ACT
Signup:
Mom
Business
Login:
Search Suggestions
    EXPLORE
    Moms Who Like This
    Wom Editorial
    Low Muscle Tone in Babies: What It Is, and 10 Ways to Cure It
    32.7K engaged
    Parenting Physical Development
    Download WOM app IOS WOM App Android WOM App
    Nutrition for children with low muscle tone
    19 November 2015

    Low Muscle Tone in Babies: What It Is, and 10 Ways to Cure It

    9 mins read
    Physical Development
    for Toddlers
    32.7K engaged
    There isn’t a vastly different diet for toddlers with low muscle tone. Your little one will have similar calorific requirements as other toddlers his age. But they'll require fewer calories. Consult your doctor before making necessary changes. Remember, there is nothing to be worried about.

    Advertisement

    In this article


    Symptoms of Low Muscle Tone in Children
    Developmental Problems due to Hypotonia
    Treatment for Low Muscle Tone in Babies and Toddlers

    Even in our most relaxed state, some muscles in our body are still partially contracted. This ability of our muscles is what helps us hold our posture without slouching. This characteristic of our muscles is known as muscle tone. Muscle tone is nothing but the ability of our muscles to stretch over prolonged periods.

    Muscle tone naturally reduces when we are sleeping, allowing the muscles to completely relax. Muscle tone also reduces when we are hypnotised, or unconscious.

    Some kids have naturally lower muscle tone than others. In other cases, low muscle tone - also known as 'floppy baby syndrome' - is also observed as a symptom of other grave conditions like hypothyroidism, spinal muscular atrophy, or disorders related to motor nerve control.



    Symptoms of Low Muscle Tone in Children



    Low muscle tone in babies (also known as hypotonia) can be diagnosed easily by looking out for the following symptoms:

    1. 'Floppy baby syndrome': babies and toddlers with hypotonia often appear limp, and are unable to hold themselves up, giving them typical 'rag doll' appearance
    2. Difficulty in feeding: babies suffering from low muscle tone (also called hypotonia) find it difficult to breastfeed or even bottle feed. This happens because low muscle tone makes latching on the bottle (or the mother's breast) and then continuing to suck and swallow in tandem difficult. Feeding requires the mouth muscles to be held in a certain position for prolonged periods, and a baby with hypotonia is unable to do so.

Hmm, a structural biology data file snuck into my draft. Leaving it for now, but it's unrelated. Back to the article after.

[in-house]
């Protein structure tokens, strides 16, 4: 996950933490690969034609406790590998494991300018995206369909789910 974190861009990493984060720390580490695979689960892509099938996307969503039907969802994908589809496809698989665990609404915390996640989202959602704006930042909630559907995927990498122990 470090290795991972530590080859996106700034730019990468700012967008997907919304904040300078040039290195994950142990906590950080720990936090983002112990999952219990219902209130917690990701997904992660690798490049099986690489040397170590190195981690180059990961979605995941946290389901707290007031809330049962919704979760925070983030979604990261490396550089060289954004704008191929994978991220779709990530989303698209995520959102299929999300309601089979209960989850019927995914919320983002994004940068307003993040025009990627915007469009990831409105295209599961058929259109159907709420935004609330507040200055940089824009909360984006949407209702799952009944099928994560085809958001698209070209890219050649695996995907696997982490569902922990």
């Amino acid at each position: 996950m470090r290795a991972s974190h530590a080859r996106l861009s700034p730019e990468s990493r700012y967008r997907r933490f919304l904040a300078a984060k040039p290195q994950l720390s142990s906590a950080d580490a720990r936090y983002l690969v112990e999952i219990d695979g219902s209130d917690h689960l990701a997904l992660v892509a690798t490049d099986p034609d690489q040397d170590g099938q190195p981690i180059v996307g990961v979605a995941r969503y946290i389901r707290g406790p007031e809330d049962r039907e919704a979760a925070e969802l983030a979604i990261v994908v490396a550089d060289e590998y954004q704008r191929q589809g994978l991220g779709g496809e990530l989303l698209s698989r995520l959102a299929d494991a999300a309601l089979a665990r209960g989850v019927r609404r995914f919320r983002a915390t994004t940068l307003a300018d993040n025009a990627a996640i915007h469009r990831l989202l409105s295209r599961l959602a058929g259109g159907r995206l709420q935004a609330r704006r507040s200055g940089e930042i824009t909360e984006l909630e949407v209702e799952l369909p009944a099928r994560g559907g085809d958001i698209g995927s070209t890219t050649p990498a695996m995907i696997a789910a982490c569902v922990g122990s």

3. Excessive drooling: while drooling is a common phenomenon observed in babies, excessive and uncontrolled drooling without the stimulus of food can be a sign of hypotonia.
    4. Shallow breathing: this is another commonly observed symptom of hypotonia, wherein the baby is unable to draw steady long breaths and instead breathes shallow and ragged.


    Another complication that can arise as a result of hypotonia is a dislocation of the bones of the body. Muscles help support our bone structure, so in extreme cases of low muscle tone, a baby or toddler may suffer from a bone dislocation. Most commonly, the hip, jaw or neck bones may get dislocated.

    Developmental Problems due to Hypotonia



    Low muscle tone, as may be evident by now, creates a lot of developmental issues in babies and toddlers. However, it is important to remember that all babies that have hypotonia may NOT suffer from all problems listed below. The extent of these issues, too, varies and depends on the baby's overall physiology.

    Delay in motor skill development

    Developmental delays in motor skills are the most obvious developmental problem caused by hypotonia. Babies with hypotonia will be late in learning to hold their head, roll over on their tummy, sit, crawl, walk, etc. As the baby gains weight and grows bigger, this problem may resolve itself. However, it is important to address the situation proactively rather than waiting for the baby's body to learn to cope with the problem.

    Note: Hypotonia need not be the only cause of delayed motor skill development. So, if your baby's gross motor skills (or even fine motor skills) development is not on track, take him to a doctor. Do NOT self-diagnose the delay as a case of hypotonia.